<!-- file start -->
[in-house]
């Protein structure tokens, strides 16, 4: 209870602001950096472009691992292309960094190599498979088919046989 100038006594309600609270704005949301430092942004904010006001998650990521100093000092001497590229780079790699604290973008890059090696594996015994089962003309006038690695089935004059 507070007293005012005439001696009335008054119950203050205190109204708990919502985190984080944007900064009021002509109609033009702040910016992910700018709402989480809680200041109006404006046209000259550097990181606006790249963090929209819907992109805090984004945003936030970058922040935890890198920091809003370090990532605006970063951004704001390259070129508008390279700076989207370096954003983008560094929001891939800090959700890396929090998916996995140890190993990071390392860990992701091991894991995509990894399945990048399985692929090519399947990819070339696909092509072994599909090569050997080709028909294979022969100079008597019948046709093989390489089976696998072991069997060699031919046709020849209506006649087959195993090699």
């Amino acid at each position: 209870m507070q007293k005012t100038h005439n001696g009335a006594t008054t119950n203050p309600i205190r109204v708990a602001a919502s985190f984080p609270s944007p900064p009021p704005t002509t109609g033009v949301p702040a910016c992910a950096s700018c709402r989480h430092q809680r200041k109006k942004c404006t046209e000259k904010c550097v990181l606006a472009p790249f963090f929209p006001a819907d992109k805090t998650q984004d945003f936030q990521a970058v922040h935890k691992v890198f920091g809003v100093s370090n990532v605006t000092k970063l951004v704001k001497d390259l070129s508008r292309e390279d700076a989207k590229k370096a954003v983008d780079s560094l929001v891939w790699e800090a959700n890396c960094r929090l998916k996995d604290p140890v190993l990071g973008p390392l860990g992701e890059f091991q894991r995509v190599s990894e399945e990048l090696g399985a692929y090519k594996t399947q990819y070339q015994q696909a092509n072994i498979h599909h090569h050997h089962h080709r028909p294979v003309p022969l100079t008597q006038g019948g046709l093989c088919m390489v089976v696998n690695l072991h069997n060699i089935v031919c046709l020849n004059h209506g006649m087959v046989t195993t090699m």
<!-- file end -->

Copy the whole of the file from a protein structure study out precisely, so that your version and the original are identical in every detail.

[in-house]
């Protein structure tokens, strides 16, 4: 209870602001950096472009691992292309960094190599498979088919046989 100038006594309600609270704005949301430092942004904010006001998650990521100093000092001497590229780079790699604290973008890059090696594996015994089962003309006038690695089935004059 507070007293005012005439001696009335008054119950203050205190109204708990919502985190984080944007900064009021002509109609033009702040910016992910700018709402989480809680200041109006404006046209000259550097990181606006790249963090929209819907992109805090984004945003936030970058922040935890890198920091809003370090990532605006970063951004704001390259070129508008390279700076989207370096954003983008560094929001891939800090959700890396929090998916996995140890190993990071390392860990992701091991894991995509990894399945990048399985692929090519399947990819070339696909092509072994599909090569050997080709028909294979022969100079008597019948046709093989390489089976696998072991069997060699031919046709020849209506006649087959195993090699």
């Amino acid at each position: 209870m507070q007293k005012t100038h005439n001696g009335a006594t008054t119950n203050p309600i205190r109204v708990a602001a919502s985190f984080p609270s944007p900064p009021p704005t002509t109609g033009v949301p702040a910016c992910a950096s700018c709402r989480h430092q809680r200041k109006k942004c404006t046209e000259k904010c550097v990181l606006a472009p790249f963090f929209p006001a819907d992109k805090t998650q984004d945003f936030q990521a970058v922040h935890k691992v890198f920091g809003v100093s370090n990532v605006t000092k970063l951004v704001k001497d390259l070129s508008r292309e390279d700076a989207k590229k370096a954003v983008d780079s560094l929001v891939w790699e800090a959700n890396c960094r929090l998916k996995d604290p140890v190993l990071g973008p390392l860990g992701e890059f091991q894991r995509v190599s990894e399945e990048l090696g399985a692929y090519k594996t399947q990819y070339q015994q696909a092509n072994i498979h599909h090569h050997h089962h080709r028909p294979v003309p022969l100079t008597q006038g019948g046709l093989c088919m390489v089976v696998n690695l072991h069997n060699i089935v031919c046709l020849n004059h209506g006649m087959v046989t195993t090699m």